Inventory Management with Scarcity Effect and Lost-Sales

Project: Research

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The idea behind the proposed project has arisen from recent discussions with a localretail chain. Traditionally, inventory management aims at balancing the trade-offbetween risk of shortage and risk of excess inventory. However, practitioners may notnecessarily see shortages as a curse anymore. In particular, shortage will create theillusion of scarcity among consumers, which may help increase future demand. Firmsneed to take into account this kind of scarcity effect when managing inventory.We will consider a single-item multi-period periodic-review inventory system in whichthe firm makes not only inventory decisions but also availability decisions. In otherwords, the firm does not need to make all inventory available. By withholding inventory,there is a higher chance of shortage, which has a positive impact on future demand. Thegoal is to study how to make inventory and availability decisions to maximize the firm’sexpected total discounted profit.In the extensive literature on inventory management, there are only a few reportedresults for problems with scarcity effects. These reported results come from studies thatfocus on the case of backorder, i.e., outstanding customer demand will be fulfilled in thefuture if there is a shortage. While the backorder assumption is applicable in someindustries, there are many industries where customer demand is lost whenever there is ashortage. There is significant differences between the backorder case and the lost-salescase in availability management: Outstanding demand can still be used to clear withheldinventory (that is not made available) as the outstanding demand will be fulfilled infuture. In the lost-sales case, however, the firm has to bet on future demand to clearwith-held inventory. While the optimal policy structure for the backorder case has beenidentified recently, there is little known about the lost-sales case. The proposed projectwill aim to fill the gap.?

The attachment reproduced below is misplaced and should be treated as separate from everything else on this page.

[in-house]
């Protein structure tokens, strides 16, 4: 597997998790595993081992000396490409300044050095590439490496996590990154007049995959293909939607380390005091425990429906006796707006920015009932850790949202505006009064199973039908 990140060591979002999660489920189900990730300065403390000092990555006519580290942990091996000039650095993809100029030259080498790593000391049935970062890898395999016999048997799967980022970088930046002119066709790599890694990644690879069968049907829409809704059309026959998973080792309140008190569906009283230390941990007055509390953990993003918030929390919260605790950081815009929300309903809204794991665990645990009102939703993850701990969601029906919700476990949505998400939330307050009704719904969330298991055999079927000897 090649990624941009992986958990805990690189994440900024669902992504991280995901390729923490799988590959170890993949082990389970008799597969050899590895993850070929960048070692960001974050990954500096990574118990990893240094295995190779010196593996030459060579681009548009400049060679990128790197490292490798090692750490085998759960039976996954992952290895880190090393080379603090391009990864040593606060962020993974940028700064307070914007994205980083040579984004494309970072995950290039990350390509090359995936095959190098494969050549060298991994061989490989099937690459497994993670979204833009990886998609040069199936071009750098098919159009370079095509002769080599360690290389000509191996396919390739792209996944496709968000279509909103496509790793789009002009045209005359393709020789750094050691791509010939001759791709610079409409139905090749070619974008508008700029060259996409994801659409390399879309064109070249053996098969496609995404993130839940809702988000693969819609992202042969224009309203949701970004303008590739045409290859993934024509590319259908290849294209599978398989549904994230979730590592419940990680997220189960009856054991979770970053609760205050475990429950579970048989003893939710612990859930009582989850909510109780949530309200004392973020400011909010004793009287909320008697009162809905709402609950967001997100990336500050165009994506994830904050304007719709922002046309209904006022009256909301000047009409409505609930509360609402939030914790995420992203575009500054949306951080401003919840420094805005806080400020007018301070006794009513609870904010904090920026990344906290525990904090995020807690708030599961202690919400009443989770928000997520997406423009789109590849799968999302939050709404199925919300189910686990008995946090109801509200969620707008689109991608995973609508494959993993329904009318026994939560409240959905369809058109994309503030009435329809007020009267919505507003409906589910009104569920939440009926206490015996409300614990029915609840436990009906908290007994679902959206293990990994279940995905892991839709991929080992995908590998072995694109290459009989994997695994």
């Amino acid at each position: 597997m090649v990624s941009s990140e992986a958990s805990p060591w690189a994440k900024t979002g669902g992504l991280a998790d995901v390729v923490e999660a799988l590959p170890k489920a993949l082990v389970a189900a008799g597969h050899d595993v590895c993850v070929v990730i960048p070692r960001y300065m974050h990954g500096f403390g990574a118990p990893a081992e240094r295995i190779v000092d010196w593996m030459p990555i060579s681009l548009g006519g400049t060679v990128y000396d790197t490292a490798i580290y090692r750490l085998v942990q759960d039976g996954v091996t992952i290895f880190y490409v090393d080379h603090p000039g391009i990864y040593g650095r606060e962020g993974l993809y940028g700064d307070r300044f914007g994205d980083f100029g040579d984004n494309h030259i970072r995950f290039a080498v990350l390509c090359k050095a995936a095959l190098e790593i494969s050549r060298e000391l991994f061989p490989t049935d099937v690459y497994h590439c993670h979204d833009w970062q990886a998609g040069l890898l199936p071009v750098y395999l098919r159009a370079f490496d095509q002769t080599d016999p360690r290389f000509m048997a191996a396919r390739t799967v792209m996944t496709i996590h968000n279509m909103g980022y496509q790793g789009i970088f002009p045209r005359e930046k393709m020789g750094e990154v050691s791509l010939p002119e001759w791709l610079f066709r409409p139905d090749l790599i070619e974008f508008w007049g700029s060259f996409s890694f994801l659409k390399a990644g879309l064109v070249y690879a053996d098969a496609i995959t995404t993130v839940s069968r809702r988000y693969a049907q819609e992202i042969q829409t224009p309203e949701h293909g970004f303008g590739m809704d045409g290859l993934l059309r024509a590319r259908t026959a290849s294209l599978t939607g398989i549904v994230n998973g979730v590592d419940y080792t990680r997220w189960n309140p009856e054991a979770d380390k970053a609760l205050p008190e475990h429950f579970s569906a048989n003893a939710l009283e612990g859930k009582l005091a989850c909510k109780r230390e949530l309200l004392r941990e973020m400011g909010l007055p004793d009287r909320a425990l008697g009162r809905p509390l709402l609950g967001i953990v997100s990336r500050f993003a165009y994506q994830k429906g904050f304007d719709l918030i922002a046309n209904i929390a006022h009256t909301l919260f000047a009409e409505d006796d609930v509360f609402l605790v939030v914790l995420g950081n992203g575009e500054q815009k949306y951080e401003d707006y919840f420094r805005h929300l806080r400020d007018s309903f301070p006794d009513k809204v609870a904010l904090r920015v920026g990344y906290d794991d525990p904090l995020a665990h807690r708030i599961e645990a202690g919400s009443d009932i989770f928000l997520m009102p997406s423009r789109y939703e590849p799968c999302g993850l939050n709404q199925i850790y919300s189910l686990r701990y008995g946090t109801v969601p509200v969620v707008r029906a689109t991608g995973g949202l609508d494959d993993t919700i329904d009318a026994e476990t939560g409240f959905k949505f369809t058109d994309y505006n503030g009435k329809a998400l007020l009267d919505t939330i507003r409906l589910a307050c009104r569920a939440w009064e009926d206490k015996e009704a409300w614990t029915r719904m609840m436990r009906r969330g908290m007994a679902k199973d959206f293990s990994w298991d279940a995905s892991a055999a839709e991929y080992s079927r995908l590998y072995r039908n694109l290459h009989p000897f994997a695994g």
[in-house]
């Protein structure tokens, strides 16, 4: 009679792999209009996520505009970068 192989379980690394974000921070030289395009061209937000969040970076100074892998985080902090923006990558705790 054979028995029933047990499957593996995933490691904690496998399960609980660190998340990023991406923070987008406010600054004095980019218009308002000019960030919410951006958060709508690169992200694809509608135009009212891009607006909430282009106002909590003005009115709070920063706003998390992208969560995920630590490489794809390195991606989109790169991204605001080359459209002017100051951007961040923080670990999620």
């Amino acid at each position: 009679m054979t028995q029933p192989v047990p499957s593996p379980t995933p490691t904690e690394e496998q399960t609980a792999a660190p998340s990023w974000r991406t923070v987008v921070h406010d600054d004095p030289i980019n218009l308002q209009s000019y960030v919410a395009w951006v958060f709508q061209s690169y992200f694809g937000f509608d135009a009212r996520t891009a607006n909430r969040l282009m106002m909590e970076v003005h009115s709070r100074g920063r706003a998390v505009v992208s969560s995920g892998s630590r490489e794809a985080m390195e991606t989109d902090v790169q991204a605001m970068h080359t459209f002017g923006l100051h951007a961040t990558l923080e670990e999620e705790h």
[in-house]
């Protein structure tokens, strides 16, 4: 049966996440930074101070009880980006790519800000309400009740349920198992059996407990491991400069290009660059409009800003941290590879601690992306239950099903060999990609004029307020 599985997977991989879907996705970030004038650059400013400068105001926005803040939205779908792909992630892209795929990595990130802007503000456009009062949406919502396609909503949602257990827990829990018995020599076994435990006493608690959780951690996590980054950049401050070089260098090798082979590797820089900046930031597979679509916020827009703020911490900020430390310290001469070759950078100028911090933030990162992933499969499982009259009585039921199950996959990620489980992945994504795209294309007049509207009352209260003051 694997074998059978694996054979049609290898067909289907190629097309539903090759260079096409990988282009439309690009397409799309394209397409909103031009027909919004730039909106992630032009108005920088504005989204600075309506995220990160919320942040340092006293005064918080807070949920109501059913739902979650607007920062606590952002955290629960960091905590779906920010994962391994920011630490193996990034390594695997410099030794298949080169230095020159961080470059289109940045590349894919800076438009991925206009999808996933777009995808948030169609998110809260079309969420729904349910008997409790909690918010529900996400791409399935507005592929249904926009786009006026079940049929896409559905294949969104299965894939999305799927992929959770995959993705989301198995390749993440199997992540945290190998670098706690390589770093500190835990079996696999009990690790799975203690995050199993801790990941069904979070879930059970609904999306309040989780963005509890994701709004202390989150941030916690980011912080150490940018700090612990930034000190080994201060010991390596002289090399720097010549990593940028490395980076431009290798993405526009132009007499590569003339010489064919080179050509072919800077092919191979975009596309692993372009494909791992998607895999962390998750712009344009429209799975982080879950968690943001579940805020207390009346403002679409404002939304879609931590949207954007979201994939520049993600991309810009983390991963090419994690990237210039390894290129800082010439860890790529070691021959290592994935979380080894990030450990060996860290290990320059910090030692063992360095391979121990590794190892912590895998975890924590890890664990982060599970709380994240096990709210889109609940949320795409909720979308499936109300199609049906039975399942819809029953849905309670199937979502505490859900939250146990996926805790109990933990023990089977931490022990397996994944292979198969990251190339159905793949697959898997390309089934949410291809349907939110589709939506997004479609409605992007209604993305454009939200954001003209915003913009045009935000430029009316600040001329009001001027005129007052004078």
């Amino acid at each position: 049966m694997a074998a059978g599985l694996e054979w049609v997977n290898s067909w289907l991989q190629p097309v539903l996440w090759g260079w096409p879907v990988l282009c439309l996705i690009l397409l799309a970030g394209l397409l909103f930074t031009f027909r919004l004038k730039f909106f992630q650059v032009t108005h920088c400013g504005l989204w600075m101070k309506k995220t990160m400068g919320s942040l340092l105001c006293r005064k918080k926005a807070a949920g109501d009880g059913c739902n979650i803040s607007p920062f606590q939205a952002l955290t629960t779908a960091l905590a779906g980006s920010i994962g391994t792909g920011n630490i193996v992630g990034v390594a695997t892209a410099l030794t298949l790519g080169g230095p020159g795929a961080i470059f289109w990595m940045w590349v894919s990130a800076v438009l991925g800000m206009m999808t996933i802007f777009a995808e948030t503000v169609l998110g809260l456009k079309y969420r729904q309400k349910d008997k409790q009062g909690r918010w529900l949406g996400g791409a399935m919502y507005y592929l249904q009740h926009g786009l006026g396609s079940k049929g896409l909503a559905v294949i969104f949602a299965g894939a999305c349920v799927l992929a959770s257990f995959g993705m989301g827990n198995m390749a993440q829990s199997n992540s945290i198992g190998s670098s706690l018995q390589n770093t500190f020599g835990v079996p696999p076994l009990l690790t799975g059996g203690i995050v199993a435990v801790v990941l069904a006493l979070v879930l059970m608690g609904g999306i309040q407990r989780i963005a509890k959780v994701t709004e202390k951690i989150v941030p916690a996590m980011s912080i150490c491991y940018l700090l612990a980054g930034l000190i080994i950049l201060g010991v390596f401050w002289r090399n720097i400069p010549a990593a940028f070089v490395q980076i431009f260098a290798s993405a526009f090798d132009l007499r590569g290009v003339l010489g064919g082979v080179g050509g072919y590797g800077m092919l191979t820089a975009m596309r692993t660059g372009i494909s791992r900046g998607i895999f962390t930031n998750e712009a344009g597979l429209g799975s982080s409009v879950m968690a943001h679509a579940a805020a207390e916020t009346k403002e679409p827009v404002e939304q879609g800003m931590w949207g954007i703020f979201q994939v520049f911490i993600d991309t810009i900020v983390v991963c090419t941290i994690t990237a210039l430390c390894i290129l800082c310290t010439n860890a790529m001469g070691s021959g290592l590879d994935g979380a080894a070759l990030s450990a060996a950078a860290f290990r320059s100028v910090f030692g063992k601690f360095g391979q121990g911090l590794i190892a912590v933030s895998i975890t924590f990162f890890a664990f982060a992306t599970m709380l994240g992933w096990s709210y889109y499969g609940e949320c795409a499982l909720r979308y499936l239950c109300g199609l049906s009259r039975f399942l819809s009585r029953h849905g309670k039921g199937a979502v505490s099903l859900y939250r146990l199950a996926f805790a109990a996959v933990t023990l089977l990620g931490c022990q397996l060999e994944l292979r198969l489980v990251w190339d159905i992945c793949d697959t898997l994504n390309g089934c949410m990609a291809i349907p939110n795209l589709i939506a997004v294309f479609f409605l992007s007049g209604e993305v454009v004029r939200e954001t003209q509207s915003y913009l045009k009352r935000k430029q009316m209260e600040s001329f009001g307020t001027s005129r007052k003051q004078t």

Project number9042425
Grant typeGRF
Effective start/end date1/01/1712/06/20

    Research areas

  • inventory , scarcity , lost-sales , ,